be good for people. Wellbeing is not a fanciful fad or trend - it is a
fundamental human right. We need employers to think about their duty of care to
people and make sure they are all focused on these issues”. He went on to
outline that a good job is:
A job that pays me fairly
A job where I have my voice heard
A job where my skills are being used
effectively and I’m being developed
A job where people care about me and
wellbeing is an absolute elemental construct, as is work life balance, with
flexible working being a really important part of this
working was a strategy that cropped up in many sessions, from Ian Stuart, Group
Managing Director and CEO, HSBC UK Bank plc’s opening keynote, right through to
the roundtable discussions.
interesting fact that balanced the speakers’ enthusiasm for flexible working
was included in the notes from the roundtable that Brendan Street, Professional
Head of Emotional Wellbeing, Nuffield Health facilitated. These indicated that:
“The benefits derived from home working plateau after 2.5 days. After this, the
impact of home working is detrimental”.
#4: Technology – friend or foe?
impact (as well as the potential) of technology was another recurring theme of
the event. As Peter Cheese said: “Technology seems to be stressing us more and
more” reflecting: “What happened to the 15 hour week? We seem to be working 15
Comedian, Author, Campaigner and Founder, Frazzled Café, Ruby Wax also had
thoughts to share on the topic of technology: “Everyone’s bitching about
technology – but look, we put it there and it’s not going away”. In other
words, it is our responsibility to find a way to make it work for us, not
roundtable takeaways also shed an interesting light on whether tech holds the
key to future proofing workplace wellbeing. Comments ranged from: “Tech has
created or at least exacerbated burnout” to “Tech should be a tool, not a
replacement of human experience” and “Tech should be used to limit tech” to “It
would be good to see more voice technology and AI embedded in mental health
benefits of Artificial Intelligence (AI) were also reflected in other sessions.
MyEva’s roundtable was focused on whether it is possible to meet the financial
wellbeing needs of every individual employee. A key takeaway from this session
was that whilst it is important to have a mixture of digital and human
solutions, AI removes unconscious bias and helps individuals.
potential benefits of AI were also outlined by Professor Peter Francis, Vice
Chancellor, Northumbria University, in his presentation as part of the “Meeting
the university challenge” workshop. In this, Professor Francis explained how
big data and sophisticated algorithms are nudging students into communicating
about their mental health and wellbeing before problems escalate. In this way
technology is being used in a preventative way and is nurturing the human
relationships at the heart of good mental health.
#5: You don’t need a big budget to get started, but be prepared to invest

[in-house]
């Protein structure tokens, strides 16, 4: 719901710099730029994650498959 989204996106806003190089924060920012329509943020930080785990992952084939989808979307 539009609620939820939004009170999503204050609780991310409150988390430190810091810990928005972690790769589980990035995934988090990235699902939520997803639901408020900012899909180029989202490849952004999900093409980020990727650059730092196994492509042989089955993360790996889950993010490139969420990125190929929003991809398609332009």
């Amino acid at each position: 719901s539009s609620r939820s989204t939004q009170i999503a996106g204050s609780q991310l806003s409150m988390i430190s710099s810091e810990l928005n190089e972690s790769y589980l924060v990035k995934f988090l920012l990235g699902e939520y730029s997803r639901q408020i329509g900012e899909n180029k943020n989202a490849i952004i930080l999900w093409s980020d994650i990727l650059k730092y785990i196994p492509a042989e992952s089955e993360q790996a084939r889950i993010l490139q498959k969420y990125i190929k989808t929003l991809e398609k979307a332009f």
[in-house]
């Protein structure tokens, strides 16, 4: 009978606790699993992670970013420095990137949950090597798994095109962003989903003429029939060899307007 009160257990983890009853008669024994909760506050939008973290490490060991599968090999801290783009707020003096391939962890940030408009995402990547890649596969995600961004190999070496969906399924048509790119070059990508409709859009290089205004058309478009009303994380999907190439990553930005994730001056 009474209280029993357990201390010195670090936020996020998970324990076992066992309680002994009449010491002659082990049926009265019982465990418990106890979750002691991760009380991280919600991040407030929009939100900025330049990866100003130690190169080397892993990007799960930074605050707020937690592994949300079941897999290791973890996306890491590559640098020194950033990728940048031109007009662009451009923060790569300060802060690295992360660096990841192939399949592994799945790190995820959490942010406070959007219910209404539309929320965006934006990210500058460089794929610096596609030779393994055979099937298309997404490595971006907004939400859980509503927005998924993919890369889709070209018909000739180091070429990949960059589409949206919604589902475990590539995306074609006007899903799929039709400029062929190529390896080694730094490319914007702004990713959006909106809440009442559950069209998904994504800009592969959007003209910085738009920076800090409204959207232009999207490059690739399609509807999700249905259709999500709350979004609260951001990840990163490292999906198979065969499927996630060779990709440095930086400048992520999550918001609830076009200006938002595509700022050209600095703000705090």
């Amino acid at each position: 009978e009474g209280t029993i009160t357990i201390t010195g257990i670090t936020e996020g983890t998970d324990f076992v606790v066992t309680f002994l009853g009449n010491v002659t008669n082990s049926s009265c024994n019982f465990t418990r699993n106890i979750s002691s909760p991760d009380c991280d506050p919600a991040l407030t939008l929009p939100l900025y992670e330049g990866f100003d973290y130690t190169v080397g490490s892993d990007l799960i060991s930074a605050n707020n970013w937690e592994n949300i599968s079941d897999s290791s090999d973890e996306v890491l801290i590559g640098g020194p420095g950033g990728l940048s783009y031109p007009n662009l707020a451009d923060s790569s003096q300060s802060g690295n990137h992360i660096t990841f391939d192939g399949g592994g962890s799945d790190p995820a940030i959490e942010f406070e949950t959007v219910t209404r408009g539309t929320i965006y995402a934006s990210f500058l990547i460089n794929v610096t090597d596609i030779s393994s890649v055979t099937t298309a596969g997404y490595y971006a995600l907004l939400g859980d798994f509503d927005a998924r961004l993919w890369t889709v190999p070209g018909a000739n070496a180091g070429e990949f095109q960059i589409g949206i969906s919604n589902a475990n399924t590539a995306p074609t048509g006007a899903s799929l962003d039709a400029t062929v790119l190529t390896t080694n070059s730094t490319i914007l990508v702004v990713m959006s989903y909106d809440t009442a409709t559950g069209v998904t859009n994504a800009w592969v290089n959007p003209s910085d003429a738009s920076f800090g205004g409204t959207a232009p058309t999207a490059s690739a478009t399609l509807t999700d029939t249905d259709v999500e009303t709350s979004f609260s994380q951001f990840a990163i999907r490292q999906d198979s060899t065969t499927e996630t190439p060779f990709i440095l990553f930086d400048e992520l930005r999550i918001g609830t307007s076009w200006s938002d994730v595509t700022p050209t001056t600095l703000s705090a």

Austin, HR Director, Wave Utilities, speaking as part of the SMEs Stepping Up
track, highlighted that effective wellbeing strategies have been implemented
without needing significant investment. This was thanks, in part, to the help
of an insurance broker who listened and then took the time to source a
cost-effective health insurance product that met their needs. At Wave
Utilities, initial low-cost strategies have however been a good way to embed a
culture that prioritises mental health and wellbeing, making it easier for more
budget to be made available further down the road.
thinking was echoed by Amanda Lambert, People Director, Three UK as part of the
keynote panel session “Harnessing the power of business”. Lambert explained
that many of the most effective strategies that they have put in place at Three
have not cost the company anything including: changing compassionate leave;
introducing personal days for life moments; reviewing the time off policy.
same panel, Tony Bickerstaff, Chief Financial Officer, Costain explained that
in many cases they have supported mental health and wellbeing by accessing
existing budgets, such as the learning and development budget.
of the same discussion, Rob Stephenson, Founder, InsideOut pointed out that,
whilst it makes sense to start with free or low-cost initiatives, it is
important to make budget available. He summed up: “Let’s build from the ground
up but let’s go there with a big vision”.
Stuart, Group Managing Director and CEO, HSBC UK Bank plc echoed this point in
his opening keynote, stressing the need to invest in healthcare that supports
those speaking up about their mental health. He said: “You can’t turn around at
a big event like this and say we’re really keen to help this and not back it up
with some investment”. Stuart illustrated his point referencing the company’s
significant investment in Bupa insurance that also covers mental health.
#6: Leadership and the notion of no policy
important role that leadership has to play leading by example was referenced
throughout the day in the keynotes, tracks, panels, workshops and roundtables.
Some of the key points made were:
· Lead from
the top but don’t try to hold the reins too tightly
· To get
line manager buy-in, avoid ivory tower initiatives and ‘them and us’
environments. Create a vision but then immediately empower teams locally to act